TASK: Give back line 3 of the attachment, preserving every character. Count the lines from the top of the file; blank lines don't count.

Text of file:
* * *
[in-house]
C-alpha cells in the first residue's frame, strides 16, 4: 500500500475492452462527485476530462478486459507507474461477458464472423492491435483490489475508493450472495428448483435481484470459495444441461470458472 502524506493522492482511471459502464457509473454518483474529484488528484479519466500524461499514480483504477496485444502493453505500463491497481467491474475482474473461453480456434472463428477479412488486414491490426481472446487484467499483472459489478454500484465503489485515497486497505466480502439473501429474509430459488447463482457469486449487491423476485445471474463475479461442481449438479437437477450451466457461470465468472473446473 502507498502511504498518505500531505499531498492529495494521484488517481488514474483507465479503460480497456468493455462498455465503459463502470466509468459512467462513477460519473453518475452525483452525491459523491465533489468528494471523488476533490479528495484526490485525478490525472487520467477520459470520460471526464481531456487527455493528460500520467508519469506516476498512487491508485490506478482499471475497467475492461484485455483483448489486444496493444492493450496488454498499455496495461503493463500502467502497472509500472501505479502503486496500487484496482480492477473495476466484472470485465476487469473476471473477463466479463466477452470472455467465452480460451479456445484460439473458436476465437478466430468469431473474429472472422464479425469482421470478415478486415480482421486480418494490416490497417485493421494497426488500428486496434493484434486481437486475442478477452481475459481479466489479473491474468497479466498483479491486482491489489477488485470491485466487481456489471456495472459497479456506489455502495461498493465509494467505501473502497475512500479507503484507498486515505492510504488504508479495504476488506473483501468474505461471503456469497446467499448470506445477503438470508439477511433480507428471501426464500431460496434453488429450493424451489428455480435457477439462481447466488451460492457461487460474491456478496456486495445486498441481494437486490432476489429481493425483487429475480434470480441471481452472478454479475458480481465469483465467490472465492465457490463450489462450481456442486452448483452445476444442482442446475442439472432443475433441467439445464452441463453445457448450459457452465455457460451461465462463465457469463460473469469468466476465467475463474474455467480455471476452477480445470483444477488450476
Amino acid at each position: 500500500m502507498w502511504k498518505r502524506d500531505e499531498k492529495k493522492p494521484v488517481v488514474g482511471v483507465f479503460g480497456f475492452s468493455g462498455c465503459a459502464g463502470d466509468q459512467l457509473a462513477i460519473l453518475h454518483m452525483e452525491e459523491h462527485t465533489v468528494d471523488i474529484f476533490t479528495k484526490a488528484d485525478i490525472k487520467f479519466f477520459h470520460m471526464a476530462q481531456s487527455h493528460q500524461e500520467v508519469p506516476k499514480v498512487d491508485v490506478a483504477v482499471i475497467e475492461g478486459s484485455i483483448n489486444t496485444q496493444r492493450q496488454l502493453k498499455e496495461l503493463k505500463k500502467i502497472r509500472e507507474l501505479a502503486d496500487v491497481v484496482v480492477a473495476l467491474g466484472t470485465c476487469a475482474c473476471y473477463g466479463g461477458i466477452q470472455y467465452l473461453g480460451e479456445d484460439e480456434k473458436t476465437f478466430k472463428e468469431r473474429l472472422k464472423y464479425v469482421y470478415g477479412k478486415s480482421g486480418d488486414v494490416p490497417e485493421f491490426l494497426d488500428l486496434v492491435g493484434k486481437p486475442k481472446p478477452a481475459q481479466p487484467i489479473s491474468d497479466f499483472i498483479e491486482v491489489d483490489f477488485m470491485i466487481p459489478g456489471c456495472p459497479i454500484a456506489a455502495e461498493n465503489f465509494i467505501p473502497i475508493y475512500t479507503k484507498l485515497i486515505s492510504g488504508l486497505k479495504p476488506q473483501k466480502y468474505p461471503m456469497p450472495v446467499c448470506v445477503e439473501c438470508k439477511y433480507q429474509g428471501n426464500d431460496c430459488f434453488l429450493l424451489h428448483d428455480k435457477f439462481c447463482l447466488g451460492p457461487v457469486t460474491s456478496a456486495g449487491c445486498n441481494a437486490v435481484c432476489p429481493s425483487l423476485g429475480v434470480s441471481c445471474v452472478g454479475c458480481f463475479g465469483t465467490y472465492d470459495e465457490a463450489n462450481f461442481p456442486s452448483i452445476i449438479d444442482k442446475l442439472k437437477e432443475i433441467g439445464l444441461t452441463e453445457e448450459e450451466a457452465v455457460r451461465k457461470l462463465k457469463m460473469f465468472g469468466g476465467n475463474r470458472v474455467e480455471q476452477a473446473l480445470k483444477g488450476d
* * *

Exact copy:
Amino acid at each position: 500500500m502507498w502511504k498518505r502524506d500531505e499531498k492529495k493522492p494521484v488517481v488514474g482511471v483507465f479503460g480497456f475492452s468493455g462498455c465503459a459502464g463502470d466509468q459512467l457509473a462513477i460519473l453518475h454518483m452525483e452525491e459523491h462527485t465533489v468528494d471523488i474529484f476533490t479528495k484526490a488528484d485525478i490525472k487520467f479519466f477520459h470520460m471526464a476530462q481531456s487527455h493528460q500524461e500520467v508519469p506516476k499514480v498512487d491508485v490506478a483504477v482499471i475497467e475492461g478486459s484485455i483483448n489486444t496485444q496493444r492493450q496488454l502493453k498499455e496495461l503493463k505500463k500502467i502497472r509500472e507507474l501505479a502503486d496500487v491497481v484496482v480492477a473495476l467491474g466484472t470485465c476487469a475482474c473476471y473477463g466479463g461477458i466477452q470472455y467465452l473461453g480460451e479456445d484460439e480456434k473458436t476465437f478466430k472463428e468469431r473474429l472472422k464472423y464479425v469482421y470478415g477479412k478486415s480482421g486480418d488486414v494490416p490497417e485493421f491490426l494497426d488500428l486496434v492491435g493484434k486481437p486475442k481472446p478477452a481475459q481479466p487484467i489479473s491474468d497479466f499483472i498483479e491486482v491489489d483490489f477488485m470491485i466487481p459489478g456489471c456495472p459497479i454500484a456506489a455502495e461498493n465503489f465509494i467505501p473502497i475508493y475512500t479507503k484507498l485515497i486515505s492510504g488504508l486497505k479495504p476488506q473483501k466480502y468474505p461471503m456469497p450472495v446467499c448470506v445477503e439473501c438470508k439477511y433480507q429474509g428471501n426464500d431460496c430459488f434453488l429450493l424451489h428448483d428455480k435457477f439462481c447463482l447466488g451460492p457461487v457469486t460474491s456478496a456486495g449487491c445486498n441481494a437486490v435481484c432476489p429481493s425483487l423476485g429475480v434470480s441471481c445471474v452472478g454479475c458480481f463475479g465469483t465467490y472465492d470459495e465457490a463450489n462450481f461442481p456442486s452448483i452445476i449438479d444442482k442446475l442439472k437437477e432443475i433441467g439445464l444441461t452441463e453445457e448450459e450451466a457452465v455457460r451461465k457461470l462463465k457469463m460473469f465468472g469468466g476465467n475463474r470458472v474455467e480455471q476452477a473446473l480445470k483444477g488450476d